When Char Hawthorn’s husband dies unexpectedly, she is left questioning everything she once knew to be true: from the cozy small town life they built together to her relationship with her stepdaughter, who is suddenly not bound to Char in any real way. UNTETHERED explores what bonds truly form a family and how those bonds can be tested and strained. Char, a college professor, wife and stepmother to a spirited fifteen-year-old daughter, loves her family and the joyful rhythms of work and parenting. But once her husband is gone, the “step” in Char’s title suddenly matters a great deal. In the eyes of the law, all rights to daughter Allie belong to Lindy, Allie’s self-absorbed biological mother, who wants to girl to move to her home in California.
While Allie begins to struggle in school and tensions mount between her and Char, Allie’s connection to young Morgan, a ten-year-old-girl she tutors, seems to keep her grounded. But then Morgan, who was adopted out of foster care, suddenly disappears, and Char is left to wonder about a possible future without Allie and what to do about Morgan, a child caught up in a terrible crack in the system, and causes Char to once again question her connections to the people she loves and the entire meaning of family.
Author Julie Lawson Timmer, an attorney by training and profession, zeroes in topics that seems pulled straight from the headlines. She talks to Fresh Fiction columnist Yona Zeldis McDonough about the cross over between the two professional worlds she inhabits and how she uses one to inform and amplify the other.
YZM: How did you get your start as a novelist?
JLT: I have always loved writing, but it wasn’t until 2011 that I decided to take a real shot at writing a novel. I lost a friend to cancer that year, and I was so enraged for her sake that I felt I had to express my feelings, and writing made the most sense to me. Also, I was turning 45 that year, and for some reason, that felt momentous to me. I did some soul searching and decided that in another 40 years, as my days were coming to a close, the one biggest regret I would have is not trying to write a book and see if I could get published. I decided I didn’t want to live with that regret, and that the time was now, so I promised myself I would have a draft of a novel completed by my birthday. I met that goal, and as a reward, I booked myself a seat at a writer’s conference, promising myself I would have the novel revised in time to pitch at the conference. I did pitch it there, and while those pitches didn’t lead to representation, I learned so much at the conference and made some lifelong writer friends, and those things combined helped me revise the book again and again until I finally landed my agent, two years after I began writing the novel.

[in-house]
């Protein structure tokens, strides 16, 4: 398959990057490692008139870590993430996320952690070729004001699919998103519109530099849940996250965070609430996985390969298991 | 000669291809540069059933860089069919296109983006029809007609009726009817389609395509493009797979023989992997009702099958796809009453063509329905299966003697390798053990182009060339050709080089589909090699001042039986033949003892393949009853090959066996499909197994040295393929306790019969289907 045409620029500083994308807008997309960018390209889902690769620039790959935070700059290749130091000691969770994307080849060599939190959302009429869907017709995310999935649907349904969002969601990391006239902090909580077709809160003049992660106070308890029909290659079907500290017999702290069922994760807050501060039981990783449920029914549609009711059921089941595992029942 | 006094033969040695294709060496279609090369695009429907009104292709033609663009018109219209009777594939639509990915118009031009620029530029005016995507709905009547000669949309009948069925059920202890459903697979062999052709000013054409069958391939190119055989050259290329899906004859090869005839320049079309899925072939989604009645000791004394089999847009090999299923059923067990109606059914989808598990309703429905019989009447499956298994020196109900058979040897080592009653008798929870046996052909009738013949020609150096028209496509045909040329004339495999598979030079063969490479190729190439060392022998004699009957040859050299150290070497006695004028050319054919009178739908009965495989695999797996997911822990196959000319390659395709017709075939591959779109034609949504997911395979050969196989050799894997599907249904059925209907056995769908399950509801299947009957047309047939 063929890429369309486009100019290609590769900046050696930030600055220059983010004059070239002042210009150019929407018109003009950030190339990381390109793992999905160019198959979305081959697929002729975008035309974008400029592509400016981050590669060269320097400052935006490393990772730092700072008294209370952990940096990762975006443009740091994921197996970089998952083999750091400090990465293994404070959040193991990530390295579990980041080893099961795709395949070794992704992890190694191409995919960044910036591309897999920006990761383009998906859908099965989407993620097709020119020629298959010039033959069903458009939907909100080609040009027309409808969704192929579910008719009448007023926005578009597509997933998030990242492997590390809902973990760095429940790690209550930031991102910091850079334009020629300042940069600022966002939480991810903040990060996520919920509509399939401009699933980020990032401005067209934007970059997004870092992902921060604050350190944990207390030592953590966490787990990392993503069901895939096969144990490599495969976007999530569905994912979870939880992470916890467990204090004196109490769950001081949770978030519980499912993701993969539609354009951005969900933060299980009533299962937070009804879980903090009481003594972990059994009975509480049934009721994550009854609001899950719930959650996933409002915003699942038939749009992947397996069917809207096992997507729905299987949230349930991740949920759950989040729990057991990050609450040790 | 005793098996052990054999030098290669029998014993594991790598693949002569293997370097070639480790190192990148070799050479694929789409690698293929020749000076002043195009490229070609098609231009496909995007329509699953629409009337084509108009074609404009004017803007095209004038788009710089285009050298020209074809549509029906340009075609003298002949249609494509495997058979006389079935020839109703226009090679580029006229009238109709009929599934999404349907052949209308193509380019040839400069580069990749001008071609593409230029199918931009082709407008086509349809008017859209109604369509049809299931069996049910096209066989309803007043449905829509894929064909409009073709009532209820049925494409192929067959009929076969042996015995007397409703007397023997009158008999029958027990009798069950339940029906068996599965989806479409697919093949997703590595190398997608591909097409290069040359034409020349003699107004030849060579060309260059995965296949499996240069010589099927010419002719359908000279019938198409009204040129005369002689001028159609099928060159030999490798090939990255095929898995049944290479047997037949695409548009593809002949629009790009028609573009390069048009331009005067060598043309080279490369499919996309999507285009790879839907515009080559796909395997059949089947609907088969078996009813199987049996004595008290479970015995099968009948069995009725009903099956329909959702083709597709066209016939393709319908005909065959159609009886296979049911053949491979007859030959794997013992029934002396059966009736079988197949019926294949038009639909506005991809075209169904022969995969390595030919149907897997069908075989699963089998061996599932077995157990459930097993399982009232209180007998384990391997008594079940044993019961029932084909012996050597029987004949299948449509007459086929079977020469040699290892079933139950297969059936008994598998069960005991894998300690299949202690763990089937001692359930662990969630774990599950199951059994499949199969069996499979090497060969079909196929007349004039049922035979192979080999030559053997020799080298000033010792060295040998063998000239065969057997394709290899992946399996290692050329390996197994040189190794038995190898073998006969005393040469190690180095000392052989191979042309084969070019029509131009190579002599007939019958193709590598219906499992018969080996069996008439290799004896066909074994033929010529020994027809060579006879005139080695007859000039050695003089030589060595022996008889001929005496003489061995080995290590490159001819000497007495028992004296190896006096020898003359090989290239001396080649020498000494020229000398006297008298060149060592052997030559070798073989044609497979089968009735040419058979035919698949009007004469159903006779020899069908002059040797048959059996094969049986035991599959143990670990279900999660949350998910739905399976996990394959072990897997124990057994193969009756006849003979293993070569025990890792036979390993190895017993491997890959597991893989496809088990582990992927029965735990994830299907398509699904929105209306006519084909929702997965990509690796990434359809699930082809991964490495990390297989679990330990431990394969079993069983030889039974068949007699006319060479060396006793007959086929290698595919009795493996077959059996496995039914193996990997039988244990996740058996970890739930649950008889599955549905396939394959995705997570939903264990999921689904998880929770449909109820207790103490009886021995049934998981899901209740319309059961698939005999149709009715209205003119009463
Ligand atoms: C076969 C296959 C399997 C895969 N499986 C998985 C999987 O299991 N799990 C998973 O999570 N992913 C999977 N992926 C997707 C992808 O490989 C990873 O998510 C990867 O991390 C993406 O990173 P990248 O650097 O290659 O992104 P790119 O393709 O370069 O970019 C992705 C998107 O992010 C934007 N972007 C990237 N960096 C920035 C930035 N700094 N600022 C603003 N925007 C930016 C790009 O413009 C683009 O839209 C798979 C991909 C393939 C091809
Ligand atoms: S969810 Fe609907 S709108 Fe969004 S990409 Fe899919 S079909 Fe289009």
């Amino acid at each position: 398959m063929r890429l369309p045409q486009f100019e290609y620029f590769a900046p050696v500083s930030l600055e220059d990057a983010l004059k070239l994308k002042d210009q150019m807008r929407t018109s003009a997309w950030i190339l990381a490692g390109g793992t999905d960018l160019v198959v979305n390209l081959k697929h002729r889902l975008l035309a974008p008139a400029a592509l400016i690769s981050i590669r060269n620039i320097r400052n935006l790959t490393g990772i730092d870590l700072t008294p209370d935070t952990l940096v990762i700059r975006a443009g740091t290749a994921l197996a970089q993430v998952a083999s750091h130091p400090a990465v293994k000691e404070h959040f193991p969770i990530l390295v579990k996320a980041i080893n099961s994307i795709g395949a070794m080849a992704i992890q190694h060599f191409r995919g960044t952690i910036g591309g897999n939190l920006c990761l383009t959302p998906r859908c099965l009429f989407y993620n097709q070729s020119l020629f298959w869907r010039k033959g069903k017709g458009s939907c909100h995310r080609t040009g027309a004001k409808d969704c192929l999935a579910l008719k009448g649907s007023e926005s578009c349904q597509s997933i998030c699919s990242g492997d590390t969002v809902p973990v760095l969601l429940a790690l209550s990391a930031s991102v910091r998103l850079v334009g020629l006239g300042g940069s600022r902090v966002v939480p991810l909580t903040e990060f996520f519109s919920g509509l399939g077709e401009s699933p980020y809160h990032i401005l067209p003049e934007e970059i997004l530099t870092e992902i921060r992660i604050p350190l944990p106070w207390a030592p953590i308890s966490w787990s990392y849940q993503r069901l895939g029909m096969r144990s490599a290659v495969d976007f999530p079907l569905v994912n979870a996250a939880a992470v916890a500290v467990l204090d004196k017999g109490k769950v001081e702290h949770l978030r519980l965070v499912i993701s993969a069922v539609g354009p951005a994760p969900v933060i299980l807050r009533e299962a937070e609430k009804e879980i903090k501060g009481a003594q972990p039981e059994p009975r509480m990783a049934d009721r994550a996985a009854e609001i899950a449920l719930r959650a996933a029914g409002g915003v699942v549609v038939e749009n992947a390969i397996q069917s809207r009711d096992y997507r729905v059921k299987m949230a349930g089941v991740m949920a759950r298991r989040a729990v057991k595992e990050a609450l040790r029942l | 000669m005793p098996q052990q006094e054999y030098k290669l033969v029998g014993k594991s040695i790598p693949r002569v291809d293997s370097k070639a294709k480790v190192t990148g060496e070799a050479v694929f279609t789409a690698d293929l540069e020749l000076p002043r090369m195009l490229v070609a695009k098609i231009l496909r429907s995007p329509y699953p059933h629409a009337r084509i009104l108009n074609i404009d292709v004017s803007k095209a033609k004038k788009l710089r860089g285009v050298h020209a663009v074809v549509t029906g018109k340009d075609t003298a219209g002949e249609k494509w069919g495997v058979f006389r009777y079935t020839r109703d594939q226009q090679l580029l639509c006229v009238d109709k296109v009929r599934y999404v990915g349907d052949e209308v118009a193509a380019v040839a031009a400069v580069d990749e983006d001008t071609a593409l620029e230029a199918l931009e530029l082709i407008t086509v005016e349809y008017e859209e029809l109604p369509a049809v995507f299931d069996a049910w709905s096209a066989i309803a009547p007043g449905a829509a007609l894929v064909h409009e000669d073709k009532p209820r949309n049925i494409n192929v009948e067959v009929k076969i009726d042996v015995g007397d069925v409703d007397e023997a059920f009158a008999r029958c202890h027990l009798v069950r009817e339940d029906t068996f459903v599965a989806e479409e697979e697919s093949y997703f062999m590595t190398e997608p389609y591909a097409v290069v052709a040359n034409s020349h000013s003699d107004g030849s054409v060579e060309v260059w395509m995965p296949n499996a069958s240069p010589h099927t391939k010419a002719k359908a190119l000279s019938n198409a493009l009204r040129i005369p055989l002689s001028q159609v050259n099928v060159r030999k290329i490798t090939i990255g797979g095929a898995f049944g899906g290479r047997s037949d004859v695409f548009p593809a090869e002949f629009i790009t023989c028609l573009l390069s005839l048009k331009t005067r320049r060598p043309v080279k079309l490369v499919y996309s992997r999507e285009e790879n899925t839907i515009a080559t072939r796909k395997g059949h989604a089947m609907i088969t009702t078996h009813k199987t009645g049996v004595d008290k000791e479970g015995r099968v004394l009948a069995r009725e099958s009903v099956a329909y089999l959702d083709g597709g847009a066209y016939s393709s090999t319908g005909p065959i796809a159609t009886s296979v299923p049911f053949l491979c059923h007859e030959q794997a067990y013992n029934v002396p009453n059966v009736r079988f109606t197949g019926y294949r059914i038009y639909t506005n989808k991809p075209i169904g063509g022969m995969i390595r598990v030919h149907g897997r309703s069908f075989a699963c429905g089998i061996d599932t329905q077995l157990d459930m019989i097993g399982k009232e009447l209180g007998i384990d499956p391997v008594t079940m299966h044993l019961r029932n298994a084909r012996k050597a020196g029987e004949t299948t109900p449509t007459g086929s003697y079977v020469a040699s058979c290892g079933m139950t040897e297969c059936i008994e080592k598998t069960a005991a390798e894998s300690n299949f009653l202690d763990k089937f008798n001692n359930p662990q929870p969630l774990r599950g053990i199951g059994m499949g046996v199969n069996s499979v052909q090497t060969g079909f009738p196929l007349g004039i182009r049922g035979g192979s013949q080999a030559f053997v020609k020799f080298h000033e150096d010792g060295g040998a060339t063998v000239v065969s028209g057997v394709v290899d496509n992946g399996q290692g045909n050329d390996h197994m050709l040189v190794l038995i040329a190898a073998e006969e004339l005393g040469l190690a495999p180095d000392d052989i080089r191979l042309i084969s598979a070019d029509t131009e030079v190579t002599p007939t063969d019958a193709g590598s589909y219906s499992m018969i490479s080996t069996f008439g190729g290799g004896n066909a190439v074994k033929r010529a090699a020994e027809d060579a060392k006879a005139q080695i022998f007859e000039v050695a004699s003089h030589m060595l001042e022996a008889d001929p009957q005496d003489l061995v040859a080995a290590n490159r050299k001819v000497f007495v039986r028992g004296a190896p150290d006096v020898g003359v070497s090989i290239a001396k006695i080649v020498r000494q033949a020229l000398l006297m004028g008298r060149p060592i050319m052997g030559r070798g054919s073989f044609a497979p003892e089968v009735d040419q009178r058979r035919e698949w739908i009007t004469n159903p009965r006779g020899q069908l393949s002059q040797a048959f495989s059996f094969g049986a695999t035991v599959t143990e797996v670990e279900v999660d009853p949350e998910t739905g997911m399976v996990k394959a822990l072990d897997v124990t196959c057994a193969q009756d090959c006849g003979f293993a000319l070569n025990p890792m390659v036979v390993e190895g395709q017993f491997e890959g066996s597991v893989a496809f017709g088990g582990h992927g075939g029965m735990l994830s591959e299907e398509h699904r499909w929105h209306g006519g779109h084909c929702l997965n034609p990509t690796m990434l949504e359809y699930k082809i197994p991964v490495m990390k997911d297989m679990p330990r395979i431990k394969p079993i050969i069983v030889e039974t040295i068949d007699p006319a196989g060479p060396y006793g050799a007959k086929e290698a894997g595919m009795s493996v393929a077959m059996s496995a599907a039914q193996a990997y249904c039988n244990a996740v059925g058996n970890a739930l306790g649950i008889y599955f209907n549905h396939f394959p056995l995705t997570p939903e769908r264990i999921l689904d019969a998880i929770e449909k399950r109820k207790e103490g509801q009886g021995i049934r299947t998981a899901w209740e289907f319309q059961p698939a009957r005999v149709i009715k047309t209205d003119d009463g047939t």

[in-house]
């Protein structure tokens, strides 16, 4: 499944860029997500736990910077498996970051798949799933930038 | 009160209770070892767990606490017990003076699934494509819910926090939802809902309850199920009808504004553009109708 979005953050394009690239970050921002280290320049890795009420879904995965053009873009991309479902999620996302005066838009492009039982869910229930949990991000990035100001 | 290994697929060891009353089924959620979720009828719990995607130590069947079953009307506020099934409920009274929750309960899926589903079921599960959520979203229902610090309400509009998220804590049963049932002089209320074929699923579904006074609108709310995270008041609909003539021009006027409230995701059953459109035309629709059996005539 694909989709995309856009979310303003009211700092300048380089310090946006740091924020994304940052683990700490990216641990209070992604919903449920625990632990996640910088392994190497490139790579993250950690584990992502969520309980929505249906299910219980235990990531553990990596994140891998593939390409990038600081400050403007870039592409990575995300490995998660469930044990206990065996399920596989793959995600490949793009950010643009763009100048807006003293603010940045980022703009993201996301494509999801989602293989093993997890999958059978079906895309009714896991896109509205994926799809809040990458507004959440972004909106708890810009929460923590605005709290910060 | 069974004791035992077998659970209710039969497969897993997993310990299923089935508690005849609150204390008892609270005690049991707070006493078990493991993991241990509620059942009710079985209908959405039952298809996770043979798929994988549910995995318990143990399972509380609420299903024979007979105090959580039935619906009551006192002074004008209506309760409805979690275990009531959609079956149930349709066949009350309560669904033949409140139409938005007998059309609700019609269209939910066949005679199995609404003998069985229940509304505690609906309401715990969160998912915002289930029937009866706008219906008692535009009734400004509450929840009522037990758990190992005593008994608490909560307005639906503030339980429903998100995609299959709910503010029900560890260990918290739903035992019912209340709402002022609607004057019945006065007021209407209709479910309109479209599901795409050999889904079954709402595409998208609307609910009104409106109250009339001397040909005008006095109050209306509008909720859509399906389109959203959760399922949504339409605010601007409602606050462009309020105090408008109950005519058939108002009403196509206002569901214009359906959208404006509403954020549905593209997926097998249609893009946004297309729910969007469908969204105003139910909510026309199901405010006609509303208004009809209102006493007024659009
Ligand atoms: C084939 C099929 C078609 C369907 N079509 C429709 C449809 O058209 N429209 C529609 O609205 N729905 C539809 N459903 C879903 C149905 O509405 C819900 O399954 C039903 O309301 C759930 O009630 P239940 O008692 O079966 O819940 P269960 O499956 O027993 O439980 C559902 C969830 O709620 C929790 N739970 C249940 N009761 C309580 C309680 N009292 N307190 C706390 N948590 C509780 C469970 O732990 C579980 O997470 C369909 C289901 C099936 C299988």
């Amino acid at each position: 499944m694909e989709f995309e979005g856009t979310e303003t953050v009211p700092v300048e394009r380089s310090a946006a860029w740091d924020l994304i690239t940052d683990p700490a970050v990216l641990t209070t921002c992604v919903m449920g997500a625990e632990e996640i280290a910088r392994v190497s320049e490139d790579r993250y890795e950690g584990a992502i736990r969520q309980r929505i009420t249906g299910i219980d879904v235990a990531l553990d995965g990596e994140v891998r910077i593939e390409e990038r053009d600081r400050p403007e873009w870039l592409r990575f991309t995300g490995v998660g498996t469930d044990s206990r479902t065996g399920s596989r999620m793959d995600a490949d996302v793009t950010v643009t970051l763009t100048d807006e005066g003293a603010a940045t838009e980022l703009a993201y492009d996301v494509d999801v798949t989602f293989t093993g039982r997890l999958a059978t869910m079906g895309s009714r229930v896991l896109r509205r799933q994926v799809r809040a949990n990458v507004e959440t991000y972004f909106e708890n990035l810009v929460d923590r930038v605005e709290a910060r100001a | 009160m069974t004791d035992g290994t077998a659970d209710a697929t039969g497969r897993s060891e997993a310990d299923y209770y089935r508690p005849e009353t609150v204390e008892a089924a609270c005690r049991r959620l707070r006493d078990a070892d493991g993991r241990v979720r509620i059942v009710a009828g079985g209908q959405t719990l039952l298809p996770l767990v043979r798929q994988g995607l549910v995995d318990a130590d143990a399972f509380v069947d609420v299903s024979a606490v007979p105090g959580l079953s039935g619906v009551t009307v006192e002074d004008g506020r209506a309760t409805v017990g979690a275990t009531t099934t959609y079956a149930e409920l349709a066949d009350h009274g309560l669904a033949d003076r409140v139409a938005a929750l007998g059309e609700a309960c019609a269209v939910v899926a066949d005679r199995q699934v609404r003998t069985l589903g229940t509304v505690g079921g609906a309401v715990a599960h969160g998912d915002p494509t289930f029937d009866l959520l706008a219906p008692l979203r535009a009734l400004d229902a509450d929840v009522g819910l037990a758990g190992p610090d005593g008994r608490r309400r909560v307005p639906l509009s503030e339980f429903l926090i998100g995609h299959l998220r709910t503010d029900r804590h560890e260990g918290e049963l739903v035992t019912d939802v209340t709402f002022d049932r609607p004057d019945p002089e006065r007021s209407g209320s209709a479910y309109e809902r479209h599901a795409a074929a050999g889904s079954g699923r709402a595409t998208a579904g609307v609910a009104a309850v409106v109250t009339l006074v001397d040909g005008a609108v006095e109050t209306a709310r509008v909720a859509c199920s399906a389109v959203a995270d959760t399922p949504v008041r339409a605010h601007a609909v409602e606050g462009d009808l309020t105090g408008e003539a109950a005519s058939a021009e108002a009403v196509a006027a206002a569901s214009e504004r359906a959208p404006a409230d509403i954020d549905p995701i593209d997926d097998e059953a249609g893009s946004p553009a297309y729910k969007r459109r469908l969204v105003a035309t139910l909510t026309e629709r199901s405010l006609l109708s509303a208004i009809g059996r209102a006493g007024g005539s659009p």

YZM: Does your work as an attorney influence or enhance your work as a writer?
JLT: I don’t know that my day-to-day work as an in-house lawyer influences my writing. I do know, however, that my training as a lawyer and my prior job as a private firm litigator have helped my writing enormously. Litigators have briefs to file all the time, often on little notice. We are used to writing fast and efficiently, whether we feel inspired or not, because we don’t want to commit malpractice or be fired for failing to write the thing and get it filed with the court on time. So, we don’t wait around for the muse or other inspiration to strike, and we spend very little time staring at a blinking cursor on a blank screen. Instead, we WRITE. I carried that training with me in writing my first book and have carried it for all other books since. I don’t insist on certain background music, a certain location, a certain kind of coffee, or any other inspirational sort of thing: I just write. Lawyering also teaches time management, which is helpful to anyone who intends to write a novel while also holding down a job and balancing kids and home life. It also teaches outlining, and structuring a narrative in a way that is clear and concise. All of these things are great skills for a novelist.
YZM: UNTETHERED deals with both step parenting and with foster case; timely subjects for today’s readers?